After a year of Ukraine war, forces looking to tide over delays in arms supply

Even as uncertainties remain, a major effort is under way to find alternative sources from the domestic industry as well as other countries, say senior defence officials

February 23, 2023 10:14 pm | Updated 10:24 pm IST - NEW DELHI

Chief of Army Staff General Manoj Pande. File

Chief of Army Staff General Manoj Pande. File | Photo Credit: PTI

As the war in Ukraine completes one year, apprehensions of delays in delivery of spares, components and ammunition have further heightened for the Indian armed forces. Official sources said deliveries of some spares and components which had been delayed from Ukraine could resume shortly. Even as uncertainties remain, a major effort is under way to find alternative sources from the domestic industry as well as other countries, senior defence officials noted. This is in addition to the payments issue which has delayed ‘milestone payments’.

“We expect some deliveries from Ukraine to resume very soon,” a senior official said. There are also delays from Russia, including some items which are not of systems they are directly employing in the war. We are looking for some clarity on it,” the official stated.

In contrast, in some cases Russia has delivered some systems including the S-400 air defence systems but ‘milestone payments’ have been delayed. 

The Navy and the Indian Air Force (IAF) have major platforms from both Russia and Ukraine, Navy engines and IAF the AN-32 transport aircraft from Ukraine.

While the stocks last for long due to additional sourcing done in the backdrop of the stand-off with China in eastern Ladakh, the concern is about timely deliveries for follow-on contracts placed as part of annual cycles. The shortages have been offset to some extent by reaching out to the domestic industry as well as scouting third countries which can meet the requirement. 

For instance, the Army is feeling the pinch in terms of spares and ammunition, particularly for its air defence and armoured fleet, which are largely of Russian origin, a fact recently acknowledged by Army Chief General Manoj Pande.

Ammunition from Bulgaria

The Army is in advanced stages of procuring 23mm ammunition for its air defence guns from alternative sources. Two big industrial houses have sourced the ammunition from Bulgaria and the quality assurance trials are under way and it will soon be procured, sources said.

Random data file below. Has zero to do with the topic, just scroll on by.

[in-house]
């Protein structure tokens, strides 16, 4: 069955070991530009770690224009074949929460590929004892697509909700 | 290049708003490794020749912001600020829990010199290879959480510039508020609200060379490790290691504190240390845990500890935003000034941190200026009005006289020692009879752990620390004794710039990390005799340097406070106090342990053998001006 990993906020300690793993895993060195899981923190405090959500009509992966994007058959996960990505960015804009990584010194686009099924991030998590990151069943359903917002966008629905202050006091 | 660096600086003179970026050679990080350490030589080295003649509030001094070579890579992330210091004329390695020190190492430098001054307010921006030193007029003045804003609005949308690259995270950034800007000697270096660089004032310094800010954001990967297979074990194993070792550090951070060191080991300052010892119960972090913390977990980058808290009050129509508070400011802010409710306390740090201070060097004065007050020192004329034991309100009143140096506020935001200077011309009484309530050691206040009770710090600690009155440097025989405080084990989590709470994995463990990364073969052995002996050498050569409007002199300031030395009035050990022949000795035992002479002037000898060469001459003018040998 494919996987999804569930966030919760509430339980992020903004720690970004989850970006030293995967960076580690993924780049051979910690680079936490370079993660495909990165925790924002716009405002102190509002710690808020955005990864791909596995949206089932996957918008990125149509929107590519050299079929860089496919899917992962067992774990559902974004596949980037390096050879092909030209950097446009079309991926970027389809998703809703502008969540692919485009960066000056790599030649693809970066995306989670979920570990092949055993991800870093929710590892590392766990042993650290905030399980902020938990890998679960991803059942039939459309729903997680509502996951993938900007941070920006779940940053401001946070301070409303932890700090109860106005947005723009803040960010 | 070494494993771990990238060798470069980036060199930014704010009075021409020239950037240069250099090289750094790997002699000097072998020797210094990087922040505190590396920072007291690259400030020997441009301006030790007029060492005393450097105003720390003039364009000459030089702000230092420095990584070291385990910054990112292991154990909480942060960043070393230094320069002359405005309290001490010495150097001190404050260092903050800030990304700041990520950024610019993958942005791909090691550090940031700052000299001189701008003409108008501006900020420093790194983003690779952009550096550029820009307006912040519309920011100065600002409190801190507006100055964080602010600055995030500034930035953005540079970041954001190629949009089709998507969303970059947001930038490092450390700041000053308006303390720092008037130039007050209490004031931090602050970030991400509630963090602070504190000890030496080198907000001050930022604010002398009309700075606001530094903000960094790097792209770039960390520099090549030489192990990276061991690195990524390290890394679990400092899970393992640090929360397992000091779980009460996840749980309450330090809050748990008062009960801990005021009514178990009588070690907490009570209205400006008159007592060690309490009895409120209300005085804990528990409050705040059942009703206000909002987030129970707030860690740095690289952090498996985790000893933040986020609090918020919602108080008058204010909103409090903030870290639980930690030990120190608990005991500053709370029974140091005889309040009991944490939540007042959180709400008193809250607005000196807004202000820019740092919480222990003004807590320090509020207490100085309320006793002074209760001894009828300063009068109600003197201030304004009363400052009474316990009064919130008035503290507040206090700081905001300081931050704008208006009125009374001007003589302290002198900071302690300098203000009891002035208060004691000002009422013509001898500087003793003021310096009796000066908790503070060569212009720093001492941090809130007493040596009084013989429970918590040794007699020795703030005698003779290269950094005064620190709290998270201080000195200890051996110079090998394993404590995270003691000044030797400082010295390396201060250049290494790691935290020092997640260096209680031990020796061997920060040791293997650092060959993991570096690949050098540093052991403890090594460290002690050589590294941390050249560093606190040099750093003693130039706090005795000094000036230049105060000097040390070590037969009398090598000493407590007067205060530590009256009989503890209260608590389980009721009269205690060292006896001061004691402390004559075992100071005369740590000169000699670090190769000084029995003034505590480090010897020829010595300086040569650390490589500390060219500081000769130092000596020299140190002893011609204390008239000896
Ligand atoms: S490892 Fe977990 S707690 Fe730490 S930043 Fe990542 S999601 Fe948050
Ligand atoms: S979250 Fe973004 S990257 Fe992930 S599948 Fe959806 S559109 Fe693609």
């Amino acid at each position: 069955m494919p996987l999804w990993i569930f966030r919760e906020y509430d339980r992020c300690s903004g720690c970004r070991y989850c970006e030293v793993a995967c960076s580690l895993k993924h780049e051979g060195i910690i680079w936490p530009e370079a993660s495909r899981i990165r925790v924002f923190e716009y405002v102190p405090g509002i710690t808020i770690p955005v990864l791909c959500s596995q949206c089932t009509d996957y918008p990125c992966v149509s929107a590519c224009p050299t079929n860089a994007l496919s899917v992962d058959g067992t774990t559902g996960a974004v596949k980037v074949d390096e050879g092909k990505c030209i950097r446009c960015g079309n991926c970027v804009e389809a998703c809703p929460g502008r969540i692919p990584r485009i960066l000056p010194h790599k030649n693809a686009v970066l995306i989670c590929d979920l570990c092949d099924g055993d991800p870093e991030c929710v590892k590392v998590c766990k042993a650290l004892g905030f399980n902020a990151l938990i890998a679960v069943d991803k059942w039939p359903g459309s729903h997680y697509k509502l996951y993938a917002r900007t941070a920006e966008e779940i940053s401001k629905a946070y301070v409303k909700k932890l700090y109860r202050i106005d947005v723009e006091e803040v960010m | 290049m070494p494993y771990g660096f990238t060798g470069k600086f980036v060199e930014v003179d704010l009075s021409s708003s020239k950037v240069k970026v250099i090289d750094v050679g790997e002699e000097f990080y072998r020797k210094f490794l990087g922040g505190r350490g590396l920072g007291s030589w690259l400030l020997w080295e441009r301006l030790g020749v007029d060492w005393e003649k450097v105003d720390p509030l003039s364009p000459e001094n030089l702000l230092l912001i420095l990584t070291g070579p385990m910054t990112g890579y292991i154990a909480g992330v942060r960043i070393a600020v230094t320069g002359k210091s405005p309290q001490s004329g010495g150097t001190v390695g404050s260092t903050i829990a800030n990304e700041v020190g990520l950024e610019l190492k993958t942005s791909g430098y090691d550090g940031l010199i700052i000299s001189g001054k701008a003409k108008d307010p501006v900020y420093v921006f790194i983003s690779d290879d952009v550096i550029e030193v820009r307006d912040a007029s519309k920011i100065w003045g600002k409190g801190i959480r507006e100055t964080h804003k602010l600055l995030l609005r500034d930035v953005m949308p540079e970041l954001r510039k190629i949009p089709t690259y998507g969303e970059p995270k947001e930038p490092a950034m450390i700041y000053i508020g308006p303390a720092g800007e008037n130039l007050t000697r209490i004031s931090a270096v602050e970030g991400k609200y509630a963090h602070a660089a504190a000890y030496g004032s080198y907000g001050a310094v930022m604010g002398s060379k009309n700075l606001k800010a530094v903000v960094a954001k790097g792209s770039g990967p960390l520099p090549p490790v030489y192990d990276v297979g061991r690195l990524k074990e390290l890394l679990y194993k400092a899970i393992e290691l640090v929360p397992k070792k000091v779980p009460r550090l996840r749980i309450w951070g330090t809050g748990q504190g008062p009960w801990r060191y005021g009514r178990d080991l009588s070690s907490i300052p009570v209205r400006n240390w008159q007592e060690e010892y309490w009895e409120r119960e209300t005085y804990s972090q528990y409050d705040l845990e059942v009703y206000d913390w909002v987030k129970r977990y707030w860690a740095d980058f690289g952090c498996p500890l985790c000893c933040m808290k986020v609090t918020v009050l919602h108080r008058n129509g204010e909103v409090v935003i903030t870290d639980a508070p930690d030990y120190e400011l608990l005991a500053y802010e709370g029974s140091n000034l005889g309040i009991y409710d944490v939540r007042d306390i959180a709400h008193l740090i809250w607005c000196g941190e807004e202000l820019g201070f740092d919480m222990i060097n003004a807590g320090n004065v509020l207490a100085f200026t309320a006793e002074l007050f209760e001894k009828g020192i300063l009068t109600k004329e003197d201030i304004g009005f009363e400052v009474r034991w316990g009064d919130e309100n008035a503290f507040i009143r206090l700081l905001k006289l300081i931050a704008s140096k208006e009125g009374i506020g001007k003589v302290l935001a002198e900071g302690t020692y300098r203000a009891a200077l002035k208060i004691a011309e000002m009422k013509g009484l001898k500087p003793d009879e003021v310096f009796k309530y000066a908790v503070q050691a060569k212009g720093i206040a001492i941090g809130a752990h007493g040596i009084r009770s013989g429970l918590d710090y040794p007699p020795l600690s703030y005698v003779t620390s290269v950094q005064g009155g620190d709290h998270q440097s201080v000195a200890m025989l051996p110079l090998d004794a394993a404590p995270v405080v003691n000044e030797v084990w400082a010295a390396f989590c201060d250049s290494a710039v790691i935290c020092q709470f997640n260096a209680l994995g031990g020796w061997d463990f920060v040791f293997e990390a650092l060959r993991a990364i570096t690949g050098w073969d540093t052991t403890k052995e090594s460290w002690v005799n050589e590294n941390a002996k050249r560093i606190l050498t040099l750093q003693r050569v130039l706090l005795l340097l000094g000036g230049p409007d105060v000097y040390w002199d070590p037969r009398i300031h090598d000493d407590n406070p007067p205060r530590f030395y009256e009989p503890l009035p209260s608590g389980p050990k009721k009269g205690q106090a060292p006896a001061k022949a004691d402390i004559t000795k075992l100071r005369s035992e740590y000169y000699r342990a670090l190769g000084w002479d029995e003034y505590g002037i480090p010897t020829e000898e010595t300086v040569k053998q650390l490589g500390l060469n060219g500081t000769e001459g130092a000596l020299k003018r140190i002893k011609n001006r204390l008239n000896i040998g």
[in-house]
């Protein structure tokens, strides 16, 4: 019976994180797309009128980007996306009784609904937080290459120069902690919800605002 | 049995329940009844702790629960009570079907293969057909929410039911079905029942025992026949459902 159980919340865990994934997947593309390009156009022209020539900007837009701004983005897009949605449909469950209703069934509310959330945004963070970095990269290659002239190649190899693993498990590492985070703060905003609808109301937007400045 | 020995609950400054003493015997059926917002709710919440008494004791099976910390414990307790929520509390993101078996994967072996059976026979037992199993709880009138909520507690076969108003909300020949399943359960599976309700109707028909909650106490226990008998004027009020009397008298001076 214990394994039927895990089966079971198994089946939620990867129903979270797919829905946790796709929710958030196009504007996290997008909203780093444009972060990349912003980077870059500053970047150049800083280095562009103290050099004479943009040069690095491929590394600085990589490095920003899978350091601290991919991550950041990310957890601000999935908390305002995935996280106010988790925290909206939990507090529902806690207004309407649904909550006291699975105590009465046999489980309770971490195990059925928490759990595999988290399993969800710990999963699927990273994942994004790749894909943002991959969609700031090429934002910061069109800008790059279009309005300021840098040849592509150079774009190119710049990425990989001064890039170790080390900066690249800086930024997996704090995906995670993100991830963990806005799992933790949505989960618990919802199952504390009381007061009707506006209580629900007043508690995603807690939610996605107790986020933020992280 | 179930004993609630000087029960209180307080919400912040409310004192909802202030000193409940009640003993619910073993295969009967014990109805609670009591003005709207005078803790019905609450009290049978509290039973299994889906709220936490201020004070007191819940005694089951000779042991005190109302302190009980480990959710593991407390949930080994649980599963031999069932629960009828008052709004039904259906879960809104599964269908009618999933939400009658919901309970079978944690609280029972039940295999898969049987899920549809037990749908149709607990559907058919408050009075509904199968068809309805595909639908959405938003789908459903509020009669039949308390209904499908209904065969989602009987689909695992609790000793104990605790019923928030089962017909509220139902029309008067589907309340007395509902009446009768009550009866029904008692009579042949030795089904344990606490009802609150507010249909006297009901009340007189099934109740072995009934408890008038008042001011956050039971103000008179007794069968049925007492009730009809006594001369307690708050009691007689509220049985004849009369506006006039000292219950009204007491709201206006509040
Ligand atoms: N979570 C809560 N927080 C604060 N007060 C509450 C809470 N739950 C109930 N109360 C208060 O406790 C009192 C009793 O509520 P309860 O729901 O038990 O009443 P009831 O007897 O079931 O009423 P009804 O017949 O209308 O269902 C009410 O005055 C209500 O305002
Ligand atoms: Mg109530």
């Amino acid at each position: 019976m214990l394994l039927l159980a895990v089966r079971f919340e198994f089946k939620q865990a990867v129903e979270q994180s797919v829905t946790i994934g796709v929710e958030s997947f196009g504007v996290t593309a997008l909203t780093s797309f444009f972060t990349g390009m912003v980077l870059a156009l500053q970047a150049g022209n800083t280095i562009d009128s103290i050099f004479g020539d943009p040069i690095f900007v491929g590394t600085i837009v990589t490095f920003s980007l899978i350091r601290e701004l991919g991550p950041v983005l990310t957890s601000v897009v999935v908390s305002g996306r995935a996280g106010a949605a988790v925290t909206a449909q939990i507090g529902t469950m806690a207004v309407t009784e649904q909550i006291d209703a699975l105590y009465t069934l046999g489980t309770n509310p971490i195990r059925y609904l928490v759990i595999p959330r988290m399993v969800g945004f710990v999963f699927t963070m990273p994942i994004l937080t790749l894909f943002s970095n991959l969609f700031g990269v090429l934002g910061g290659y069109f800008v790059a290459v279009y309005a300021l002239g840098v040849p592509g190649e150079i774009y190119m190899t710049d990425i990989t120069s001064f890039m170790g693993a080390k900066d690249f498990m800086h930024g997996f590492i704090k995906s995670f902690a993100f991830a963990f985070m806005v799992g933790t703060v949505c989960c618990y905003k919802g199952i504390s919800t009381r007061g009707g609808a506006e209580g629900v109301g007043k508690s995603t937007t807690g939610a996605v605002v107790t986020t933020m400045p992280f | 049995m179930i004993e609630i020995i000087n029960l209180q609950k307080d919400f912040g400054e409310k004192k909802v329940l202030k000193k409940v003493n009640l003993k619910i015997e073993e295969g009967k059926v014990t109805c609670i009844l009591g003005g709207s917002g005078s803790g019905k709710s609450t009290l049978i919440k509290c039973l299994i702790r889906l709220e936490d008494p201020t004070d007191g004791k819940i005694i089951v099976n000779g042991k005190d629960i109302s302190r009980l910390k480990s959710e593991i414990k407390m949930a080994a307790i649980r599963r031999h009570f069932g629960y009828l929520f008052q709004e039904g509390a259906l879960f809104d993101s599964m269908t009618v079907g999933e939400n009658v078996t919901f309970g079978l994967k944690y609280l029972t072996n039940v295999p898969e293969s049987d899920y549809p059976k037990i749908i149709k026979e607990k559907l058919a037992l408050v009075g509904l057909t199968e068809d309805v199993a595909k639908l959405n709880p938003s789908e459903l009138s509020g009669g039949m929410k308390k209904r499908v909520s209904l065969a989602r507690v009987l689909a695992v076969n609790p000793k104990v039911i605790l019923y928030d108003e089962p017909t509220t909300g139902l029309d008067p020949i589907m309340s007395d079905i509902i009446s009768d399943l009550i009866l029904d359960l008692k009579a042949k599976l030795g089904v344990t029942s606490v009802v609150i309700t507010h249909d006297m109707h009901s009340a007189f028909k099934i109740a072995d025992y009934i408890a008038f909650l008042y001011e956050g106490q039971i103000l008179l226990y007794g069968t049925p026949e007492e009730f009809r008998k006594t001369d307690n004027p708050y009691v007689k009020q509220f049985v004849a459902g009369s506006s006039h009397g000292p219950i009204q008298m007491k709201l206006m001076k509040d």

Giving example of this import substitution enabled by the private industry, speaking on the sidelines of Aero India, Navy Chief Adm R. Hari Kumar gave the example of aircraft carrier INS Vikramaditya which has been undergoing a long refit that has been delayed. 

“There are many parts which never came in time or not available as the original manufacturers themselves have closed the line. So we identified so many companies in India that could give us… in fact they gave us better quality,” he said, adding there are so many things that are being manufactured and exported to foreign manufacturers that were not known. There is lot of capability and over time we have been able to identify and then source from them, he added.

Since the beginning of the war in Ukraine on February 24, 2022, Russia has seen a series of sanctions imposed by the West as well as expelled from the global SWIFT payment system.

Gen. Pande said in January that sustenance of weapon systems and equipment, in terms of spares and ammunition, is one issue that the Army has addressed and they got a waiver and sanction to procure even if it is ex-imports for the next two to three years. “We have 40 such cases, including spares and ammunition, largely pertaining to air defence and tank fleet. We are looking at how the sustenance requirement is met,” he had stated.

Speaking at a seminar earlier this month, Russian Envoy in India Denis Alipov said the vostro accounts have been opened, the mechanism of rupee-rouble trade has been established and it is now a matter for the banks to use it while terming that many Indian banks are “over-cautious” for fear of any secondary sanctions from the U.S.

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